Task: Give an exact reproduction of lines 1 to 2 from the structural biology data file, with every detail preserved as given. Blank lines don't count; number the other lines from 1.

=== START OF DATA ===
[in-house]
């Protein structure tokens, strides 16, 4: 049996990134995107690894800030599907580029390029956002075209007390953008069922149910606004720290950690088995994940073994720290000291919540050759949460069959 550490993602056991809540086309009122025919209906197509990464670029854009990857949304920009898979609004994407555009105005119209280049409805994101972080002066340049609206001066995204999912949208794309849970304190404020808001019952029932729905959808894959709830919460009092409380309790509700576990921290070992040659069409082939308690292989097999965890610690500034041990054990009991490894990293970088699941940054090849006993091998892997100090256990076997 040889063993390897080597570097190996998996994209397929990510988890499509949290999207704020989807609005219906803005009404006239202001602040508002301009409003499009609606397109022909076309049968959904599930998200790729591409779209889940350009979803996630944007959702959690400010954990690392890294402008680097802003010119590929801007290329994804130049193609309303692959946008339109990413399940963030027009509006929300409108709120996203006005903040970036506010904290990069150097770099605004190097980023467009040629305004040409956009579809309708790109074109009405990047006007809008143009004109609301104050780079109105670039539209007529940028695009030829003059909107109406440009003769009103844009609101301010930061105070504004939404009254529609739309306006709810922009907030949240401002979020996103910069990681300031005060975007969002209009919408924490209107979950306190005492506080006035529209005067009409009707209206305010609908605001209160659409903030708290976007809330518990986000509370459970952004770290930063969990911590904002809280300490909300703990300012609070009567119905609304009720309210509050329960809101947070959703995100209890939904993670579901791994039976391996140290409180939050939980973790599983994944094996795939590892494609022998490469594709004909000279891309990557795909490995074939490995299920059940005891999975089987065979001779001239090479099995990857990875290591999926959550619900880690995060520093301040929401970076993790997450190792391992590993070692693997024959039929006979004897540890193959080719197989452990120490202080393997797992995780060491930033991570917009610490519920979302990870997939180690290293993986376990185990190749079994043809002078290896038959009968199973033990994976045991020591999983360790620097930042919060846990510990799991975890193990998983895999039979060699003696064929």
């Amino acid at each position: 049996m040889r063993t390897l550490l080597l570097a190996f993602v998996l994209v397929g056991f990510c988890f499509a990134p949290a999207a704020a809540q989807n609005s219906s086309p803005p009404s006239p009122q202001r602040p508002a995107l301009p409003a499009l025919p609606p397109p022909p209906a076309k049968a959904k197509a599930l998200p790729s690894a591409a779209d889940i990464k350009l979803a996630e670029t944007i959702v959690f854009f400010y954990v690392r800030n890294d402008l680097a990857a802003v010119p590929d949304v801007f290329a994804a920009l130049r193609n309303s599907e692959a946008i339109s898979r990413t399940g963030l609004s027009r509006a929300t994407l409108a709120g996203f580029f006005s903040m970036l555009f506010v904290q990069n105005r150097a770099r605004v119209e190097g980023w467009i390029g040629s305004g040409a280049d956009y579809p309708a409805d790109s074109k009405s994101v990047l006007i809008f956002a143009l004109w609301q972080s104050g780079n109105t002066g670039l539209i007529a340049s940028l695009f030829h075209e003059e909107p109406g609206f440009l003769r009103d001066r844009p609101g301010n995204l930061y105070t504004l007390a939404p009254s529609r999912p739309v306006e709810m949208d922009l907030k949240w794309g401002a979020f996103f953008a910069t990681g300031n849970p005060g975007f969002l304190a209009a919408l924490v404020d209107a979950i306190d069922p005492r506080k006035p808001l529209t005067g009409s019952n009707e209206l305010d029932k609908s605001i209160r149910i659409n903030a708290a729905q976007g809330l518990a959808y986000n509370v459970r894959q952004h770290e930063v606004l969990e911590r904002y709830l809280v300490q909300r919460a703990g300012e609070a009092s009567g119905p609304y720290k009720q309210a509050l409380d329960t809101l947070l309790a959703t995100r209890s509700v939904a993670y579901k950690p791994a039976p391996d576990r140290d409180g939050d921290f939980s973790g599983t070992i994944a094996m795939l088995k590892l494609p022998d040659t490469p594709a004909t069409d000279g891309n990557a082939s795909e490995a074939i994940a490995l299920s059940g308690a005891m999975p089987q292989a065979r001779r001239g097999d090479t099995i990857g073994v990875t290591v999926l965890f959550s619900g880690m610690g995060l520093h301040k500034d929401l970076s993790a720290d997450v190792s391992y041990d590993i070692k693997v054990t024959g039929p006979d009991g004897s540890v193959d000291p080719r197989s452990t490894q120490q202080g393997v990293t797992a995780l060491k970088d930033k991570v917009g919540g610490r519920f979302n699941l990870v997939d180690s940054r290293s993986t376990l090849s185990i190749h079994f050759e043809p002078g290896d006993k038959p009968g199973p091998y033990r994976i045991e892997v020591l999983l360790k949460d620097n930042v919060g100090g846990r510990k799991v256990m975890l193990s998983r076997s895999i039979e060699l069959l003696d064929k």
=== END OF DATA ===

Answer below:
[in-house]
């Protein structure tokens, strides 16, 4: 049996990134995107690894800030599907580029390029956002075209007390953008069922149910606004720290950690088995994940073994720290000291919540050759949460069959 550490993602056991809540086309009122025919209906197509990464670029854009990857949304920009898979609004994407555009105005119209280049409805994101972080002066340049609206001066995204999912949208794309849970304190404020808001019952029932729905959808894959709830919460009092409380309790509700576990921290070992040659069409082939308690292989097999965890610690500034041990054990009991490894990293970088699941940054090849006993091998892997100090256990076997 040889063993390897080597570097190996998996994209397929990510988890499509949290999207704020989807609005219906803005009404006239202001602040508002301009409003499009609606397109022909076309049968959904599930998200790729591409779209889940350009979803996630944007959702959690400010954990690392890294402008680097802003010119590929801007290329994804130049193609309303692959946008339109990413399940963030027009509006929300409108709120996203006005903040970036506010904290990069150097770099605004190097980023467009040629305004040409956009579809309708790109074109009405990047006007809008143009004109609301104050780079109105670039539209007529940028695009030829003059909107109406440009003769009103844009609101301010930061105070504004939404009254529609739309306006709810922009907030949240401002979020996103910069990681300031005060975007969002209009919408924490209107979950306190005492506080006035529209005067009409009707209206305010609908605001209160659409903030708290976007809330518990986000509370459970952004770290930063969990911590904002809280300490909300703990300012609070009567119905609304009720309210509050329960809101947070959703995100209890939904993670579901791994039976391996140290409180939050939980973790599983994944094996795939590892494609022998490469594709004909000279891309990557795909490995074939490995299920059940005891999975089987065979001779001239090479099995990857990875290591999926959550619900880690995060520093301040929401970076993790997450190792391992590993070692693997024959039929006979004897540890193959080719197989452990120490202080393997797992995780060491930033991570917009610490519920979302990870997939180690290293993986376990185990190749079994043809002078290896038959009968199973033990994976045991020591999983360790620097930042919060846990510990799991975890193990998983895999039979060699003696064929």